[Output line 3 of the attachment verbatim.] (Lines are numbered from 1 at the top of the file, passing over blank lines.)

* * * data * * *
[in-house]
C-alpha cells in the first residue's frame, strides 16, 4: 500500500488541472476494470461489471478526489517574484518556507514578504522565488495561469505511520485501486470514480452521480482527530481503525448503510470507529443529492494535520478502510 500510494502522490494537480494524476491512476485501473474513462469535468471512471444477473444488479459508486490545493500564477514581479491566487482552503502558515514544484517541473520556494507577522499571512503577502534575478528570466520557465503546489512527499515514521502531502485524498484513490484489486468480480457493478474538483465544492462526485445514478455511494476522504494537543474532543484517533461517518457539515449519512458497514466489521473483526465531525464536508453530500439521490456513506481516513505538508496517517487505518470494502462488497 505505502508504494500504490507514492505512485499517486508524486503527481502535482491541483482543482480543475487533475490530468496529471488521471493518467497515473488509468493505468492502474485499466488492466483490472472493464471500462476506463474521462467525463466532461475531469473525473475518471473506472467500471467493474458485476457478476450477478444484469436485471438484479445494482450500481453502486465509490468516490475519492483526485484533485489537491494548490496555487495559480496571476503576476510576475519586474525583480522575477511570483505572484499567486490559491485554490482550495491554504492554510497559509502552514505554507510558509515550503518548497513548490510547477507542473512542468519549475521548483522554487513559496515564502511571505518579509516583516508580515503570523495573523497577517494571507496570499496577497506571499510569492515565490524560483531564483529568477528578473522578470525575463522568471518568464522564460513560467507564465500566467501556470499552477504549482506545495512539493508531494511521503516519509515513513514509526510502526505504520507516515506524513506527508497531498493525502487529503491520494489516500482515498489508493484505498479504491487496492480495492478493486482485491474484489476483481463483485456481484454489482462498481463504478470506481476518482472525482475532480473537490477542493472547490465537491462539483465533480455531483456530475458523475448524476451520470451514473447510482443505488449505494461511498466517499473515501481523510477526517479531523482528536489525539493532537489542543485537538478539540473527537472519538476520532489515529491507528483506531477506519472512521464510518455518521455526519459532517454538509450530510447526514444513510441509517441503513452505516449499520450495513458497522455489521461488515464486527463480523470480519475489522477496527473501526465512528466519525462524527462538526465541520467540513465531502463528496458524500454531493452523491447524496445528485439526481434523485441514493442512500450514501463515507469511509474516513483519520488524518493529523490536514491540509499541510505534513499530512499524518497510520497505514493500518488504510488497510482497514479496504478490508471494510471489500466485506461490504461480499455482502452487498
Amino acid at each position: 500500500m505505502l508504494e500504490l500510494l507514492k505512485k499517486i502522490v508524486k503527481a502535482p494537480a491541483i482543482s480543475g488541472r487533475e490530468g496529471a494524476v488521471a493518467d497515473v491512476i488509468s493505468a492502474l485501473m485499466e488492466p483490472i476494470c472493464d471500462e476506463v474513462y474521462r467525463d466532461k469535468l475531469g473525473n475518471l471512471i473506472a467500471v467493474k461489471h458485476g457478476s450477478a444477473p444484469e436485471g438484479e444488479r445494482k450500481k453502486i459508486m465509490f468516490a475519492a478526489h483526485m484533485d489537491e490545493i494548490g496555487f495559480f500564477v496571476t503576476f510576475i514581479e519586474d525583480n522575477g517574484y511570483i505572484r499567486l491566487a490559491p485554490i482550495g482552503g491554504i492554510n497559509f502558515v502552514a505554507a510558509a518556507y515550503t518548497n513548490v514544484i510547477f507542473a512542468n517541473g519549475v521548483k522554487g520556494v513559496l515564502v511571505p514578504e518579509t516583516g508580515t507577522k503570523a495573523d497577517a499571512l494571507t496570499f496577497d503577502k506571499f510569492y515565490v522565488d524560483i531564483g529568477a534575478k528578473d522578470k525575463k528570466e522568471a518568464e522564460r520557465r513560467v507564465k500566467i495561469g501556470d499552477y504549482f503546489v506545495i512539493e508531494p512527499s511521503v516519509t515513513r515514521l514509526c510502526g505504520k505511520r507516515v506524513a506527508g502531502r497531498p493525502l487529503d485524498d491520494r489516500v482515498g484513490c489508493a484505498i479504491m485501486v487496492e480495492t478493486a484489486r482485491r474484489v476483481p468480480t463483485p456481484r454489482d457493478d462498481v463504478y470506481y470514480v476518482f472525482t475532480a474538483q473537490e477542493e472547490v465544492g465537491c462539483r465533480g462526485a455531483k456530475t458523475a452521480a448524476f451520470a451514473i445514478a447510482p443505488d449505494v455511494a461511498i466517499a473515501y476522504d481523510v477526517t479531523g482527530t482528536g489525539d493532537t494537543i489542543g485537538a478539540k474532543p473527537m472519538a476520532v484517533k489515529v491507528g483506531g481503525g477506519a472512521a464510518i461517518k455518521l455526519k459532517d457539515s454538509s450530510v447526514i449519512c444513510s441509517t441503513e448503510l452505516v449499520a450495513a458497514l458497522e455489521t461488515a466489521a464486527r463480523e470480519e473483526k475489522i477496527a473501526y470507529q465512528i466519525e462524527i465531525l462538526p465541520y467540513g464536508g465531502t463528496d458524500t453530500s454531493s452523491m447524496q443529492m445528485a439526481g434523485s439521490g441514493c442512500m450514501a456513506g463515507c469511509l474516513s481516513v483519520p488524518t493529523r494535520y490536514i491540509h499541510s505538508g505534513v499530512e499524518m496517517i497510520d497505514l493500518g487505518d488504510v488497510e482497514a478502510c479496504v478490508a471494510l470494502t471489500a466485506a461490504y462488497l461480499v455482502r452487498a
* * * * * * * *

Amino acid at each position: 500500500m505505502l508504494e500504490l500510494l507514492k505512485k499517486i502522490v508524486k503527481a502535482p494537480a491541483i482543482s480543475g488541472r487533475e490530468g496529471a494524476v488521471a493518467d497515473v491512476i488509468s493505468a492502474l485501473m485499466e488492466p483490472i476494470c472493464d471500462e476506463v474513462y474521462r467525463d466532461k469535468l475531469g473525473n475518471l471512471i473506472a467500471v467493474k461489471h458485476g457478476s450477478a444477473p444484469e436485471g438484479e444488479r445494482k450500481k453502486i459508486m465509490f468516490a475519492a478526489h483526485m484533485d489537491e490545493i494548490g496555487f495559480f500564477v496571476t503576476f510576475i514581479e519586474d525583480n522575477g517574484y511570483i505572484r499567486l491566487a490559491p485554490i482550495g482552503g491554504i492554510n497559509f502558515v502552514a505554507a510558509a518556507y515550503t518548497n513548490v514544484i510547477f507542473a512542468n517541473g519549475v521548483k522554487g520556494v513559496l515564502v511571505p514578504e518579509t516583516g508580515t507577522k503570523a495573523d497577517a499571512l494571507t496570499f496577497d503577502k506571499f510569492y515565490v522565488d524560483i531564483g529568477a534575478k528578473d522578470k525575463k528570466e522568471a518568464e522564460r520557465r513560467v507564465k500566467i495561469g501556470d499552477y504549482f503546489v506545495i512539493e508531494p512527499s511521503v516519509t515513513r515514521l514509526c510502526g505504520k505511520r507516515v506524513a506527508g502531502r497531498p493525502l487529503d485524498d491520494r489516500v482515498g484513490c489508493a484505498i479504491m485501486v487496492e480495492t478493486a484489486r482485491r474484489v476483481p468480480t463483485p456481484r454489482d457493478d462498481v463504478y470506481y470514480v476518482f472525482t475532480a474538483q473537490e477542493e472547490v465544492g465537491c462539483r465533480g462526485a455531483k456530475t458523475a452521480a448524476f451520470a451514473i445514478a447510482p443505488d449505494v455511494a461511498i466517499a473515501y476522504d481523510v477526517t479531523g482527530t482528536g489525539d493532537t494537543i489542543g485537538a478539540k474532543p473527537m472519538a476520532v484517533k489515529v491507528g483506531g481503525g477506519a472512521a464510518i461517518k455518521l455526519k459532517d457539515s454538509s450530510v447526514i449519512c444513510s441509517t441503513e448503510l452505516v449499520a450495513a458497514l458497522e455489521t461488515a466489521a464486527r463480523e470480519e473483526k475489522i477496527a473501526y470507529q465512528i466519525e462524527i465531525l462538526p465541520y467540513g464536508g465531502t463528496d458524500t453530500s454531493s452523491m447524496q443529492m445528485a439526481g434523485s439521490g441514493c442512500m450514501a456513506g463515507c469511509l474516513s481516513v483519520p488524518t493529523r494535520y490536514i491540509h499541510s505538508g505534513v499530512e499524518m496517517i497510520d497505514l493500518g487505518d488504510v488497510e482497514a478502510c479496504v478490508a471494510l470494502t471489500a466485506a461490504y462488497l461480499v455482502r452487498a